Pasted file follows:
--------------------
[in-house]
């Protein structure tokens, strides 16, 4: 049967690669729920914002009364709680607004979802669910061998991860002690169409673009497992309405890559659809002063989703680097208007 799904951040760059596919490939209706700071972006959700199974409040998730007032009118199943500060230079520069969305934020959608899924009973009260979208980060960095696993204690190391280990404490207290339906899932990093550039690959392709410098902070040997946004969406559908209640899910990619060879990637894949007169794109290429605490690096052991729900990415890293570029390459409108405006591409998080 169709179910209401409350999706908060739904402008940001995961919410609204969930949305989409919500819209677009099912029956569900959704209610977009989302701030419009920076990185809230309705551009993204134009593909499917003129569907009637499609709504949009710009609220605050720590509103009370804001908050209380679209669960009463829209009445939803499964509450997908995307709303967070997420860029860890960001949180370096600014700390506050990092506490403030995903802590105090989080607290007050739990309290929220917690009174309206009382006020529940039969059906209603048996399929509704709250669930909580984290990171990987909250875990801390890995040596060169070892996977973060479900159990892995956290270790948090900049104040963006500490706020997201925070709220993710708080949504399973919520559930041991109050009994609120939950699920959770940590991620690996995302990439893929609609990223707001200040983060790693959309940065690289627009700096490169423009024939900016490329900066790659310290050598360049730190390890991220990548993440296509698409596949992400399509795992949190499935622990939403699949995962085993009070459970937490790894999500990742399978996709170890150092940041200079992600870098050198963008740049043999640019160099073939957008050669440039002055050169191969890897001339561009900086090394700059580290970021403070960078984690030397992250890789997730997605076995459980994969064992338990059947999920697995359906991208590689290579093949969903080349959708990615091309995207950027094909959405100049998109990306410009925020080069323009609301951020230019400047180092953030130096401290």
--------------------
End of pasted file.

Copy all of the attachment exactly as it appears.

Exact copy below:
[in-house]
């Protein structure tokens, strides 16, 4: 049967690669729920914002009364709680607004979802669910061998991860002690169409673009497992309405890559659809002063989703680097208007 799904951040760059596919490939209706700071972006959700199974409040998730007032009118199943500060230079520069969305934020959608899924009973009260979208980060960095696993204690190391280990404490207290339906899932990093550039690959392709410098902070040997946004969406559908209640899910990619060879990637894949007169794109290429605490690096052991729900990415890293570029390459409108405006591409998080 169709179910209401409350999706908060739904402008940001995961919410609204969930949305989409919500819209677009099912029956569900959704209610977009989302701030419009920076990185809230309705551009993204134009593909499917003129569907009637499609709504949009710009609220605050720590509103009370804001908050209380679209669960009463829209009445939803499964509450997908995307709303967070997420860029860890960001949180370096600014700390506050990092506490403030995903802590105090989080607290007050739990309290929220917690009174309206009382006020529940039969059906209603048996399929509704709250669930909580984290990171990987909250875990801390890995040596060169070892996977973060479900159990892995956290270790948090900049104040963006500490706020997201925070709220993710708080949504399973919520559930041991109050009994609120939950699920959770940590991620690996995302990439893929609609990223707001200040983060790693959309940065690289627009700096490169423009024939900016490329900066790659310290050598360049730190390890991220990548993440296509698409596949992400399509795992949190499935622990939403699949995962085993009070459970937490790894999500990742399978996709170890150092940041200079992600870098050198963008740049043999640019160099073939957008050669440039002055050169191969890897001339561009900086090394700059580290970021403070960078984690030397992250890789997730997605076995459980994969064992338990059947999920697995359906991208590689290579093949969903080349959708990615091309995207950027094909959405100049998109990306410009925020080069323009609301951020230019400047180092953030130096401290």